As the venerable Jacksonville Symphony edges closer to its 75th year of operation, the future is looking brighter than ever for Northeast Florida’s premier cultural institution. With dozens of concerts and other events scheduled for the 2023-2024 season, not only is there something for everyone this year, there are actually several things for everyone.
The season is already underway, so let’s take a quick survey of what will be on offer through the early part of 2024.
The season began with a programme of Beethoven and Schumann during the last weekend of September. Those shows also saw the debut of an organ concerto written by Lowell Liebermann, the latest in a series of new works freshly commissioned for the Jacksonville Symphony. There will be another such premiere, later in the season, featuring Courtney Bryan.
As always, the symphony season is stacked with staples of the classical canon: Bach, Brahms, Handel, Mahler, Mozart, Rachmaninoff, Stravinsky, Tchaikovsky, Vivaldi, etc. But the symphony has made it part of their brand to reach out far beyond that, to draw in new audiences and people who may not normally consider themselves hardcore fans of classical music.
Of course, it wouldn’t be the Jacksonville Symphony if they didn’t have all kinds of guest stars visiting throughout the season. The David M. Hicks Piano Series brings Simone Dinnerstein playing Brahms’ Piano Concerto No. 2 on October 20 and 21, Joyce Yang playing Tchaikovsky and Samuel Barber on December 1 and 2, and the return of Conrad Tao (who we interviewed in 2021) bringing in the new year with Rachmaninoff’s Piano Concerto No. 4 on January 5 and 6. All of that sounds fantastic.
The orchestra’s profile has grown tremendously in the near-decade that Courtney Lewis has been its Music Director. At the same time, Lewis’s own profile has grown within conducting circles, as has that of Kevin Fitzgerald, now in his 2nd season as Associate Conductor. That shine is also reflected on the guest conductors leading the symphony in this season: Jeannette Sorrell on January 26 and 27, Anna Rakitina on February 16 and 17 and Jonathon Heyward on April 26 and 27.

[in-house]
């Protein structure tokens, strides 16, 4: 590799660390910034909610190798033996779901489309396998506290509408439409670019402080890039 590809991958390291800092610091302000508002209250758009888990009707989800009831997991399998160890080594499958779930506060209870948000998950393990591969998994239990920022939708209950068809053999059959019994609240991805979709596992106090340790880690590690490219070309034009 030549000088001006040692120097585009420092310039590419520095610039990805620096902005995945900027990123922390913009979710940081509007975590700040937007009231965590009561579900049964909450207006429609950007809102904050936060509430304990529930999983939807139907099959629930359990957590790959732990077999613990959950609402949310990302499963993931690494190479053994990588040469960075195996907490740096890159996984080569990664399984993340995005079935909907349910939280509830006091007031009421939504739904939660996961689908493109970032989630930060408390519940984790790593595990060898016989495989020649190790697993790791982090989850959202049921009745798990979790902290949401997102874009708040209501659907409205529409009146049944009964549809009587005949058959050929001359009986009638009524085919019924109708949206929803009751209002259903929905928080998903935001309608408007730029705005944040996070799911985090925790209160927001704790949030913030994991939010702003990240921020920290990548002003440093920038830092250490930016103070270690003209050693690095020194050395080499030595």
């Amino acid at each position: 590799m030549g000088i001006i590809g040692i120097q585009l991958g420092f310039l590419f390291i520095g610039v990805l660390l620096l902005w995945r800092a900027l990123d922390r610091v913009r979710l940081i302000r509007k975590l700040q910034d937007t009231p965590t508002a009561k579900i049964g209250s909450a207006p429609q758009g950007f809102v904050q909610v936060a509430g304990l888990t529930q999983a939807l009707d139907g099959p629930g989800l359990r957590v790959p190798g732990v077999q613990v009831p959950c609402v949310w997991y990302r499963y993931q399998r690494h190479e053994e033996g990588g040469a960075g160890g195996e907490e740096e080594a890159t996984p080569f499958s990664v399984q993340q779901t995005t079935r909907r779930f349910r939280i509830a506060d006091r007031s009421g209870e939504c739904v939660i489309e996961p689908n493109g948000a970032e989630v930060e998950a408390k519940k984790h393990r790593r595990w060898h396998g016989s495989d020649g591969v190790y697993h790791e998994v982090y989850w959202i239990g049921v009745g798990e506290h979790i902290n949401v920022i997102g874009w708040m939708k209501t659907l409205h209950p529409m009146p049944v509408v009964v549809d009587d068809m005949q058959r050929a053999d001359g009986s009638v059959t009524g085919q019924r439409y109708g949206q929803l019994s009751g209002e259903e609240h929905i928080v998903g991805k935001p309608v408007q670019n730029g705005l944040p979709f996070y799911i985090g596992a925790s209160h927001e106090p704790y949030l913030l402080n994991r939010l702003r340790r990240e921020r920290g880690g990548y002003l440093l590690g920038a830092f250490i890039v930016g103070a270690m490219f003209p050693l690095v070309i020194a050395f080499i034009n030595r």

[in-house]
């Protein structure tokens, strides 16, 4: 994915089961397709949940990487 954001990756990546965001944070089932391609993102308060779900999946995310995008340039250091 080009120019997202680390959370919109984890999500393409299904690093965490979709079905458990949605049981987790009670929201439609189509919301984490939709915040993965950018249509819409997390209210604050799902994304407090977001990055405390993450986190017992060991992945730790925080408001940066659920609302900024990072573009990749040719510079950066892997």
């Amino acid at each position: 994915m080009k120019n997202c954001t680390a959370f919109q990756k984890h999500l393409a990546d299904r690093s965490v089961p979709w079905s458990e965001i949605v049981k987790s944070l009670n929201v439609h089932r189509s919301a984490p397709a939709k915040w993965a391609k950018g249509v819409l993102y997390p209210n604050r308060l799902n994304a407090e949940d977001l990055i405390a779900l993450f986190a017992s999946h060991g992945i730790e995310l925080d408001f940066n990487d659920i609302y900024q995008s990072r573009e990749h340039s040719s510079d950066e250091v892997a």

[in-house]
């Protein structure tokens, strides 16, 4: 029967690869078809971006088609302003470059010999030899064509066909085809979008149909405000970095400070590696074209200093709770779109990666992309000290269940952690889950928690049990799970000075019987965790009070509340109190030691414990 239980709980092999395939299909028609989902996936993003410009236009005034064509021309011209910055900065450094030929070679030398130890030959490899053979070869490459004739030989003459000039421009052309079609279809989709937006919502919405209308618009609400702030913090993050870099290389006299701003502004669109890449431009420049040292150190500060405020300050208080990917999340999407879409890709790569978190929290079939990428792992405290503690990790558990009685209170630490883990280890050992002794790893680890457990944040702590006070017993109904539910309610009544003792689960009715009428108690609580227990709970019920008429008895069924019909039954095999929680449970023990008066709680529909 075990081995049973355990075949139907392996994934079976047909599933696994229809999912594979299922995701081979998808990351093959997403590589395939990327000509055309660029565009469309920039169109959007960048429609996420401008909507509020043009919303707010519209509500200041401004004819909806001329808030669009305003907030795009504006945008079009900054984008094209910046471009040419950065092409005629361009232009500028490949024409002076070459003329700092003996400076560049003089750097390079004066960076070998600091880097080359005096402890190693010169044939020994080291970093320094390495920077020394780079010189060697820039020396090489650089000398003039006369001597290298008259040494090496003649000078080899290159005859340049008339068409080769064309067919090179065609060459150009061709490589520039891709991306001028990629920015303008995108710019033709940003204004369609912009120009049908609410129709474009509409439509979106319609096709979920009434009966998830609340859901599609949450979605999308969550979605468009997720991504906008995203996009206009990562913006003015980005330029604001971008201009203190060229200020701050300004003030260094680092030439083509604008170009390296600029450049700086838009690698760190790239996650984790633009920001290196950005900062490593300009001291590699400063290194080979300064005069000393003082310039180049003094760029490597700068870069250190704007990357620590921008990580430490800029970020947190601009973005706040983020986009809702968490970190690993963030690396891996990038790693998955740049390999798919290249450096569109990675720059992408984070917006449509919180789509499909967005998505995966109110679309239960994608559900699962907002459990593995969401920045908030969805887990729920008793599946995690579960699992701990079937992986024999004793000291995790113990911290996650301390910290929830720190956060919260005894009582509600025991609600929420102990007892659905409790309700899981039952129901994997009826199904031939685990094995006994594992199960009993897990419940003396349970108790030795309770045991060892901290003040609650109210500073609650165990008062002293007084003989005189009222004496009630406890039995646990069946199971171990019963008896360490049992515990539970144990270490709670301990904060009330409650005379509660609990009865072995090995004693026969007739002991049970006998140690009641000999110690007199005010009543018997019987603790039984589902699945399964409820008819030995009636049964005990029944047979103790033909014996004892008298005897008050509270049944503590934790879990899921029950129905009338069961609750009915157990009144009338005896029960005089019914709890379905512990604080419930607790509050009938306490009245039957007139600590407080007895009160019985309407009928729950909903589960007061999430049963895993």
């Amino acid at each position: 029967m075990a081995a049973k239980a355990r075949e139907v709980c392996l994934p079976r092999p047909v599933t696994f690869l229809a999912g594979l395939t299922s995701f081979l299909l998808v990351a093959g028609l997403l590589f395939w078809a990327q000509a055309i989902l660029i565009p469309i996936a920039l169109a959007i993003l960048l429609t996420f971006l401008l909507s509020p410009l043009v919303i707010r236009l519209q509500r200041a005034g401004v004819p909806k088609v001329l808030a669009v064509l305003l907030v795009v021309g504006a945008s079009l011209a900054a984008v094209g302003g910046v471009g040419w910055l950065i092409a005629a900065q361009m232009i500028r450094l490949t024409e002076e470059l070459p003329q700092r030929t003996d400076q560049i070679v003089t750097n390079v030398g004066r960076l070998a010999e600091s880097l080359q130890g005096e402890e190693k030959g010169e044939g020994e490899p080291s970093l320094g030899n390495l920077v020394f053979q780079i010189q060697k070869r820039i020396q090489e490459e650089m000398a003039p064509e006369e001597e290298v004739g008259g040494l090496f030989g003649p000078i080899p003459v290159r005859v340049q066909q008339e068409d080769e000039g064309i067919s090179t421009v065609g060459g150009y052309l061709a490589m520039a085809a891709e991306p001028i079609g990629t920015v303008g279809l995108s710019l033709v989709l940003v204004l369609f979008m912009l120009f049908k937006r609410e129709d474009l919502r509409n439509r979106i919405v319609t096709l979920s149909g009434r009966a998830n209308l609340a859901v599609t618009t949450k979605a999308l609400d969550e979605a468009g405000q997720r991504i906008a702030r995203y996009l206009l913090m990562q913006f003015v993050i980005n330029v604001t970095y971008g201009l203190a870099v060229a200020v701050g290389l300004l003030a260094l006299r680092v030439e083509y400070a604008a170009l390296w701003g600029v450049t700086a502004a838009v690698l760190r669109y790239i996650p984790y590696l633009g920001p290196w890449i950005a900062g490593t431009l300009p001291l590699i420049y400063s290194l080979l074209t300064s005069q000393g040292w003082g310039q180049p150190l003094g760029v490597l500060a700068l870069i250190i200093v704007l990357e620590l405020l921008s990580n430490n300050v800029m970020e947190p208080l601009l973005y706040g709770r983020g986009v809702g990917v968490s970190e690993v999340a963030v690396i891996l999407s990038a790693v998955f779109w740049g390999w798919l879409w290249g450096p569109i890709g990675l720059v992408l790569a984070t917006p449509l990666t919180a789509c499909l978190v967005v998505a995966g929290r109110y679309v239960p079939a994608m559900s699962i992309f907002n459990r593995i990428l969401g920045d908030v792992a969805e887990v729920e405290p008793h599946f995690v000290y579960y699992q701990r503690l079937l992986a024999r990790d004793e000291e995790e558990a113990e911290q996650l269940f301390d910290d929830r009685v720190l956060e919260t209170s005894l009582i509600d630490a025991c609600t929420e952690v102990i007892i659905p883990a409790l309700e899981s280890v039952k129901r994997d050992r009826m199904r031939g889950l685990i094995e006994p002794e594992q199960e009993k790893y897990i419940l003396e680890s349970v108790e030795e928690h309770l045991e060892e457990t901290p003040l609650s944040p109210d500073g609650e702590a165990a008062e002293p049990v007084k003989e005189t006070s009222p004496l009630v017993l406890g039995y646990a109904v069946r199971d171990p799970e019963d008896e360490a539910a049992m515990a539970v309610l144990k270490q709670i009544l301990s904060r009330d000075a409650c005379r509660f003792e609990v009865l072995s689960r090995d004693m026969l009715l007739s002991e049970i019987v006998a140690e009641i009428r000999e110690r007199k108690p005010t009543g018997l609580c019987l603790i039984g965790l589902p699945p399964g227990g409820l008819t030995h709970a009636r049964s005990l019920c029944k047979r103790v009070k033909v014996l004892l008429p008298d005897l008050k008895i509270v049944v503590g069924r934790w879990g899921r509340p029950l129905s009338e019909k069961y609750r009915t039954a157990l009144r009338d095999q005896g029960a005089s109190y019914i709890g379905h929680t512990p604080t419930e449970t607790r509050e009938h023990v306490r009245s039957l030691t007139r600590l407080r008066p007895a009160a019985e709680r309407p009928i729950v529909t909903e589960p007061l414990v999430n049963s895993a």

Meanwhile, the Symphony In 60 Series has become one of their most popular offerings since it was introduced three seasons ago, allowing people to sample the orchestra in a more relaxed, informal setting. There are four planned for this season, starting on October 26, with the rest coming on January 18, February 29 and May 23.
- Checkout our interactive live music calendar for all the best shows in and around Jacksonville
Another recent addition is the Jazz Series, introduced last season and presented on Sunday afternoons (read our preview from May 2022). The sets are curated by James Jenkins, the Principal Tuba for the orchestra, who does double duty as the director of the Jacksonville Jazz Collective. There are three concerts, starting on November 19, with the other shows happening on January 21 and May 5. That last show is of special interest to hardcore jazz fans, as it will feature the legendary trumpeter Terence Blanchard and the Turtle Island Quartet, has led the way in adapting jazz to the strictures of strong quartet since its founding in 1985. Sunday afternoons are also set aside for a couple of Concerts for Kids, on October 15 and May 12.